Graduation Year

2008

Document Type

Thesis

Degree

M.A.

Degree Granting Department

English

Major Professor

Susan Mooney, Ph.D.

Keywords

M. M. Bakhtin, Samuel Beckett, J. M. Coetzee, Narrative, Postmodernism, Space, Time

Abstract

This study addresses two works of fiction--Samuel Beckett's Malone Dies and J. M. Coetzee's Foe--and is separated into two chapters. The first chapter analyzes the indeterminate nature of postmodern space within the two novels as related to M. M. Bakhtin's idea of the chronotope found in his work The Dialogic Imagination. The second chapter addresses the self-reflexive creation of this postmodern space within each novel's hypodiegetic narratives and discussions of narrative creation within each respective diegetic narratives. In each novel, characters as authors create or discuss "inner" narratives that reflect upon the way chronotopes are created in fiction and reveal problematic aspects of those chronotopes.

This narrative creation produces what I call a "postmodern creative chronotope" that self-reflexively embraces indeterminacy at the same time that it critiques the elements that produce this indefinite relationship between time and space, a strategy that is especially postmodern. I contextualize the discussion by introducing theories of postmodernism, specifically those of Jean-Franc?ois Lyotard and Linda Hutcheon. Lyotard's claim that postmodernism resists totalizing structures and Hutcheon's contention that it engages in a simultaneous complicity and critique inform the relationships between time and space in both Beckett's and Coetzee's text. Additionally, theories of postmodern space contribute to the more specific discussion of the postmodern chronotopes in both novels. Spatial theorists like Edward Soja and Henri Lefebvre, among others, have attempted to reassert issues of space in what has been an ontological and epistemological framework that has prioritized time.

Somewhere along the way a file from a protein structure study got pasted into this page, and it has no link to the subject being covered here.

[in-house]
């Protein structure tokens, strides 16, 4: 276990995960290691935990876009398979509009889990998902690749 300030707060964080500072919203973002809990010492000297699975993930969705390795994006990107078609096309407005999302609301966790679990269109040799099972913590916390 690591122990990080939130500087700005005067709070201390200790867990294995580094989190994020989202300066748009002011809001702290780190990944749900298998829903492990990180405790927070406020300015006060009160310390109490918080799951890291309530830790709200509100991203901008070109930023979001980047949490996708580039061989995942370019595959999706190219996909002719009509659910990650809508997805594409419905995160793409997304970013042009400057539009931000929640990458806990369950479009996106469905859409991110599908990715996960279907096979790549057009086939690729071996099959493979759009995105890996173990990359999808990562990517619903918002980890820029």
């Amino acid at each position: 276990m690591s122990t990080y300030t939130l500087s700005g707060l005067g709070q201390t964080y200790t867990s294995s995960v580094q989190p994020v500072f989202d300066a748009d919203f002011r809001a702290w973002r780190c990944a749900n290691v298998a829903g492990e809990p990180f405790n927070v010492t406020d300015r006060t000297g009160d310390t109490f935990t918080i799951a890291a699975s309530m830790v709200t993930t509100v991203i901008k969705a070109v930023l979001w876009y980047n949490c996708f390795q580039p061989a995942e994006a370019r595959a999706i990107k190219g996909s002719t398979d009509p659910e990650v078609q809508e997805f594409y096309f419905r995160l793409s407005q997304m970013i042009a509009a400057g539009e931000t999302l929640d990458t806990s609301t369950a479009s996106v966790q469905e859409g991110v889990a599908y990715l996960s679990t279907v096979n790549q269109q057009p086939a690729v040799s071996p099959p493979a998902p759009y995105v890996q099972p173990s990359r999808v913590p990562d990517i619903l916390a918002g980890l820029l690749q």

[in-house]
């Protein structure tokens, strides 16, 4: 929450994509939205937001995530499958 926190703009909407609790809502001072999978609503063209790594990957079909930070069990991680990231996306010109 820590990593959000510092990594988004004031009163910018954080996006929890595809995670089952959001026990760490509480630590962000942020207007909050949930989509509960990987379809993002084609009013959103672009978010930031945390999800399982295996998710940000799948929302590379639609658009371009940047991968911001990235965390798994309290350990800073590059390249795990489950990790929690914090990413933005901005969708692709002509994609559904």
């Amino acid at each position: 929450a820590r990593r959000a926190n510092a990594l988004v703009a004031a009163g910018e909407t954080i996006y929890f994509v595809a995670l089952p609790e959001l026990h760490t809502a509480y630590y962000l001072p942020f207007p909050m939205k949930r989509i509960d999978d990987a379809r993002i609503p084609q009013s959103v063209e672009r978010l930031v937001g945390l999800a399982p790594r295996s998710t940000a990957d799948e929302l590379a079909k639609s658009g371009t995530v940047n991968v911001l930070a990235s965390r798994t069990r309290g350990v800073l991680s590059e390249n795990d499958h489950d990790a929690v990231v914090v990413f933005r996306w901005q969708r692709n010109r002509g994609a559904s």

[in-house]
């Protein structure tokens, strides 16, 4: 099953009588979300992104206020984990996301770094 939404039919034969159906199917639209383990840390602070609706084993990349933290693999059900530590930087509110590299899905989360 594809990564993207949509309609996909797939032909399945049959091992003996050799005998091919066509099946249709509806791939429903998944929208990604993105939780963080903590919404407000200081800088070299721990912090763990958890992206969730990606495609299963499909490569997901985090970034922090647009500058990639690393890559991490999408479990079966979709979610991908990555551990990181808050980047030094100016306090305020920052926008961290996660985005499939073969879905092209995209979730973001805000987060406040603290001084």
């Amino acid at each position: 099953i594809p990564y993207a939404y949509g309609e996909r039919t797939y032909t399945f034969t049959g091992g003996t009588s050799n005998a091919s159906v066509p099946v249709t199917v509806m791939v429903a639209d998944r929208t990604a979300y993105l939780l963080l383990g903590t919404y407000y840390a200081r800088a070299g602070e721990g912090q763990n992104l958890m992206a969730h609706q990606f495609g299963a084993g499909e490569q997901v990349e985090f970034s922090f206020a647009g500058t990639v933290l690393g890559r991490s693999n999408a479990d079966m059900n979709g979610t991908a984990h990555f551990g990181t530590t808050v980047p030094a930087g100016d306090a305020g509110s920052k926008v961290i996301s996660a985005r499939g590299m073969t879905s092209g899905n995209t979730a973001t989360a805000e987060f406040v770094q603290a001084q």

Their reassertion of spatiality reconnects the two halves of the spatio-temporal framework of the chronotope in narrative. Beckett and Coetzee employ similar indeterminate and self-reflexive chronotopal strategies in their novels. Coetzee, however, inserts a number of global/political issues into his self-reflexive discussion of chronotopal creation and definition.

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